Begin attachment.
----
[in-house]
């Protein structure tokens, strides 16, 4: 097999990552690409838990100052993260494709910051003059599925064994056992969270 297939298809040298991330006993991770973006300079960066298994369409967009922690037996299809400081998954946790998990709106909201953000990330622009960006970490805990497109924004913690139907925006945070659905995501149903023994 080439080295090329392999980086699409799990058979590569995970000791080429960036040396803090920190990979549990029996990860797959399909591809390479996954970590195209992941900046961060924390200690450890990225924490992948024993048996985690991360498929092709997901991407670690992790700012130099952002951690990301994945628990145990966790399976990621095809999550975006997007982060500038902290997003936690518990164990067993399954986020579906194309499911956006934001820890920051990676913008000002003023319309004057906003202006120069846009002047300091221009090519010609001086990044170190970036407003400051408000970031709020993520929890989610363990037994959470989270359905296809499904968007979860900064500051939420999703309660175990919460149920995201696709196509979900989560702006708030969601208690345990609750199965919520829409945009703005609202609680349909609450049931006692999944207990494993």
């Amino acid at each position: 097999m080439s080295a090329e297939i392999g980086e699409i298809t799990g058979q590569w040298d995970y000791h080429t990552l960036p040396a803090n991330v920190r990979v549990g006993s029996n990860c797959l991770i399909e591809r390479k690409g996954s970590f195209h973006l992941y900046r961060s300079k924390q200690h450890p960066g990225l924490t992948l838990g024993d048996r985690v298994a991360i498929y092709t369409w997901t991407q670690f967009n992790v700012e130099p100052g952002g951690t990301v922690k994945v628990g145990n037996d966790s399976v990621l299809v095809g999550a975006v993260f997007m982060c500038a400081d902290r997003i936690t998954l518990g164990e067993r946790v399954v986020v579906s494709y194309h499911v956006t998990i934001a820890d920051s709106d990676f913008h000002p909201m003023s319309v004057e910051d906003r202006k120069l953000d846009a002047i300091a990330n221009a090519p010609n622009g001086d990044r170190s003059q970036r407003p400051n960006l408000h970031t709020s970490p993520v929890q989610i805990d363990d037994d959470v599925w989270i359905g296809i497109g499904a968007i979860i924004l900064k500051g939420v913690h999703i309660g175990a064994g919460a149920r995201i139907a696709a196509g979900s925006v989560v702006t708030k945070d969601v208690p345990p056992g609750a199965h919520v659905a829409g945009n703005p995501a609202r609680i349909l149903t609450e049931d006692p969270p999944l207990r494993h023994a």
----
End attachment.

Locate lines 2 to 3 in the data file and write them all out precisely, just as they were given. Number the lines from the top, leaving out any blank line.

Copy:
């Protein structure tokens, strides 16, 4: 097999990552690409838990100052993260494709910051003059599925064994056992969270 297939298809040298991330006993991770973006300079960066298994369409967009922690037996299809400081998954946790998990709106909201953000990330622009960006970490805990497109924004913690139907925006945070659905995501149903023994 080439080295090329392999980086699409799990058979590569995970000791080429960036040396803090920190990979549990029996990860797959399909591809390479996954970590195209992941900046961060924390200690450890990225924490992948024993048996985690991360498929092709997901991407670690992790700012130099952002951690990301994945628990145990966790399976990621095809999550975006997007982060500038902290997003936690518990164990067993399954986020579906194309499911956006934001820890920051990676913008000002003023319309004057906003202006120069846009002047300091221009090519010609001086990044170190970036407003400051408000970031709020993520929890989610363990037994959470989270359905296809499904968007979860900064500051939420999703309660175990919460149920995201696709196509979900989560702006708030969601208690345990609750199965919520829409945009703005609202609680349909609450049931006692999944207990494993």
């Amino acid at each position: 097999m080439s080295a090329e297939i392999g980086e699409i298809t799990g058979q590569w040298d995970y000791h080429t990552l960036p040396a803090n991330v920190r990979v549990g006993s029996n990860c797959l991770i399909e591809r390479k690409g996954s970590f195209h973006l992941y900046r961060s300079k924390q200690h450890p960066g990225l924490t992948l838990g024993d048996r985690v298994a991360i498929y092709t369409w997901t991407q670690f967009n992790v700012e130099p100052g952002g951690t990301v922690k994945v628990g145990n037996d966790s399976v990621l299809v095809g999550a975006v993260f997007m982060c500038a400081d902290r997003i936690t998954l518990g164990e067993r946790v399954v986020v579906s494709y194309h499911v956006t998990i934001a820890d920051s709106d990676f913008h000002p909201m003023s319309v004057e910051d906003r202006k120069l953000d846009a002047i300091a990330n221009a090519p010609n622009g001086d990044r170190s003059q970036r407003p400051n960006l408000h970031t709020s970490p993520v929890q989610i805990d363990d037994d959470v599925w989270i359905g296809i497109g499904a968007i979860i924004l900064k500051g939420v913690h999703i309660g175990a064994g919460a149920r995201i139907a696709a196509g979900s925006v989560v702006t708030k945070d969601v208690p345990p056992g609750a199965h919520v659905a829409g945009n703005p995501a609202r609680i349909l149903t609450e049931d006692p969270p999944l207990r494993h023994a």